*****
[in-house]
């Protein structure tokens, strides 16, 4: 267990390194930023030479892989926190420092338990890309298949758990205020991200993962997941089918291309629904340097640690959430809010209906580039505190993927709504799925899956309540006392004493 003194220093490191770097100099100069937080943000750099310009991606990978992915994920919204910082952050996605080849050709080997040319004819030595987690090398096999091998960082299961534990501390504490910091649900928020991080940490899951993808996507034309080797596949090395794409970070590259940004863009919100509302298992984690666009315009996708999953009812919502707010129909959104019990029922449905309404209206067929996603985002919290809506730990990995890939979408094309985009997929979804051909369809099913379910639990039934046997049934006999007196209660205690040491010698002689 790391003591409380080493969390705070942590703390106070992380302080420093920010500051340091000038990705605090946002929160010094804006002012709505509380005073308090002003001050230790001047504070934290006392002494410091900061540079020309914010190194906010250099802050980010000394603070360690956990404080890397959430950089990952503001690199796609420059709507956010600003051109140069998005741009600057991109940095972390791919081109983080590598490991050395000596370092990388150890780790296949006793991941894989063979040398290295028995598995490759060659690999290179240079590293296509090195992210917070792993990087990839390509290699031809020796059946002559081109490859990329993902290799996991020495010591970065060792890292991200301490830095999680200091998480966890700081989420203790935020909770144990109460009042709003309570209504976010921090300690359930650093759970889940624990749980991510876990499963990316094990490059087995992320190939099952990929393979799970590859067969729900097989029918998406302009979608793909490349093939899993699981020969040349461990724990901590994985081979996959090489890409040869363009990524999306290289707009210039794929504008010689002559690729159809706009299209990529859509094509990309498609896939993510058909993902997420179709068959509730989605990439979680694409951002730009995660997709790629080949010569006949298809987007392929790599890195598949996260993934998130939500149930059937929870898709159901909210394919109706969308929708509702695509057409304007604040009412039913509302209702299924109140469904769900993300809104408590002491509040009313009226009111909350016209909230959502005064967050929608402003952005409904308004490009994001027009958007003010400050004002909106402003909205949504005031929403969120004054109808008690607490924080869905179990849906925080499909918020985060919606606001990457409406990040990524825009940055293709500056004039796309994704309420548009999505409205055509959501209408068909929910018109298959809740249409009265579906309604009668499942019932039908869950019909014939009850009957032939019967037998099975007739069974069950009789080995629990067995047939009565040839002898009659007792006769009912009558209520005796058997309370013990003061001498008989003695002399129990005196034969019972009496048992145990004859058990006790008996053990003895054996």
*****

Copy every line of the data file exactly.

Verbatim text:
[in-house]
């Protein structure tokens, strides 16, 4: 267990390194930023030479892989926190420092338990890309298949758990205020991200993962997941089918291309629904340097640690959430809010209906580039505190993927709504799925899956309540006392004493 003194220093490191770097100099100069937080943000750099310009991606990978992915994920919204910082952050996605080849050709080997040319004819030595987690090398096999091998960082299961534990501390504490910091649900928020991080940490899951993808996507034309080797596949090395794409970070590259940004863009919100509302298992984690666009315009996708999953009812919502707010129909959104019990029922449905309404209206067929996603985002919290809506730990990995890939979408094309985009997929979804051909369809099913379910639990039934046997049934006999007196209660205690040491010698002689 790391003591409380080493969390705070942590703390106070992380302080420093920010500051340091000038990705605090946002929160010094804006002012709505509380005073308090002003001050230790001047504070934290006392002494410091900061540079020309914010190194906010250099802050980010000394603070360690956990404080890397959430950089990952503001690199796609420059709507956010600003051109140069998005741009600057991109940095972390791919081109983080590598490991050395000596370092990388150890780790296949006793991941894989063979040398290295028995598995490759060659690999290179240079590293296509090195992210917070792993990087990839390509290699031809020796059946002559081109490859990329993902290799996991020495010591970065060792890292991200301490830095999680200091998480966890700081989420203790935020909770144990109460009042709003309570209504976010921090300690359930650093759970889940624990749980991510876990499963990316094990490059087995992320190939099952990929393979799970590859067969729900097989029918998406302009979608793909490349093939899993699981020969040349461990724990901590994985081979996959090489890409040869363009990524999306290289707009210039794929504008010689002559690729159809706009299209990529859509094509990309498609896939993510058909993902997420179709068959509730989605990439979680694409951002730009995660997709790629080949010569006949298809987007392929790599890195598949996260993934998130939500149930059937929870898709159901909210394919109706969308929708509702695509057409304007604040009412039913509302209702299924109140469904769900993300809104408590002491509040009313009226009111909350016209909230959502005064967050929608402003952005409904308004490009994001027009958007003010400050004002909106402003909205949504005031929403969120004054109808008690607490924080869905179990849906925080499909918020985060919606606001990457409406990040990524825009940055293709500056004039796309994704309420548009999505409205055509959501209408068909929910018109298959809740249409009265579906309604009668499942019932039908869950019909014939009850009957032939019967037998099975007739069974069950009789080995629990067995047939009565040839002898009659007792006769009912009558209520005796058997309370013990003061001498008989003695002399129990005196034969019972009496048992145990004859058990006790008996053990003895054996």